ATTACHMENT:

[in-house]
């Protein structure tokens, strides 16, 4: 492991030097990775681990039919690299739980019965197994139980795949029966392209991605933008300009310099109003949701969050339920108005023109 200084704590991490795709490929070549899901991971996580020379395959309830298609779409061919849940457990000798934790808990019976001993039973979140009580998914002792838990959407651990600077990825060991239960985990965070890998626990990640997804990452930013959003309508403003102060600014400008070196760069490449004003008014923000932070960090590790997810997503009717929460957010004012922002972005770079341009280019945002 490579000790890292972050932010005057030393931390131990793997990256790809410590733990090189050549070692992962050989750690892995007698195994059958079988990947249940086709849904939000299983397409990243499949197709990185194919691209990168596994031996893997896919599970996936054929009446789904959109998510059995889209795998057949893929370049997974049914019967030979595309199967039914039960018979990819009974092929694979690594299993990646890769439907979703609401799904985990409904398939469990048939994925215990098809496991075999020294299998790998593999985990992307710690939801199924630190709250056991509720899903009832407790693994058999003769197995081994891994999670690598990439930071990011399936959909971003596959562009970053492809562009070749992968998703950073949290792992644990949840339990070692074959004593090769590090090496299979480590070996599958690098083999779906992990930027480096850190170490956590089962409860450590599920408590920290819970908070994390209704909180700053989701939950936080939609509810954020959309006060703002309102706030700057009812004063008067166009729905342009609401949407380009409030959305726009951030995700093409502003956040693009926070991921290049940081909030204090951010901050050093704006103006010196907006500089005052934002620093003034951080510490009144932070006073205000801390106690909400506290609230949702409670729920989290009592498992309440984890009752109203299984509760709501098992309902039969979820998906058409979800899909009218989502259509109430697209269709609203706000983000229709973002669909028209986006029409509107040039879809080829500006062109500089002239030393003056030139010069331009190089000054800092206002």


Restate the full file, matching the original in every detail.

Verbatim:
[in-house]
């Protein structure tokens, strides 16, 4: 492991030097990775681990039919690299739980019965197994139980795949029966392209991605933008300009310099109003949701969050339920108005023109 200084704590991490795709490929070549899901991971996580020379395959309830298609779409061919849940457990000798934790808990019976001993039973979140009580998914002792838990959407651990600077990825060991239960985990965070890998626990990640997804990452930013959003309508403003102060600014400008070196760069490449004003008014923000932070960090590790997810997503009717929460957010004012922002972005770079341009280019945002 490579000790890292972050932010005057030393931390131990793997990256790809410590733990090189050549070692992962050989750690892995007698195994059958079988990947249940086709849904939000299983397409990243499949197709990185194919691209990168596994031996893997896919599970996936054929009446789904959109998510059995889209795998057949893929370049997974049914019967030979595309199967039914039960018979990819009974092929694979690594299993990646890769439907979703609401799904985990409904398939469990048939994925215990098809496991075999020294299998790998593999985990992307710690939801199924630190709250056991509720899903009832407790693994058999003769197995081994891994999670690598990439930071990011399936959909971003596959562009970053492809562009070749992968998703950073949290792992644990949840339990070692074959004593090769590090090496299979480590070996599958690098083999779906992990930027480096850190170490956590089962409860450590599920408590920290819970908070994390209704909180700053989701939950936080939609509810954020959309006060703002309102706030700057009812004063008067166009729905342009609401949407380009409030959305726009951030995700093409502003956040693009926070991921290049940081909030204090951010901050050093704006103006010196907006500089005052934002620093003034951080510490009144932070006073205000801390106690909400506290609230949702409670729920989290009592498992309440984890009752109203299984509760709501098992309902039969979820998906058409979800899909009218989502259509109430697209269709609203706000983000229709973002669909028209986006029409509107040039879809080829500006062109500089002239030393003056030139010069331009190089000054800092206002």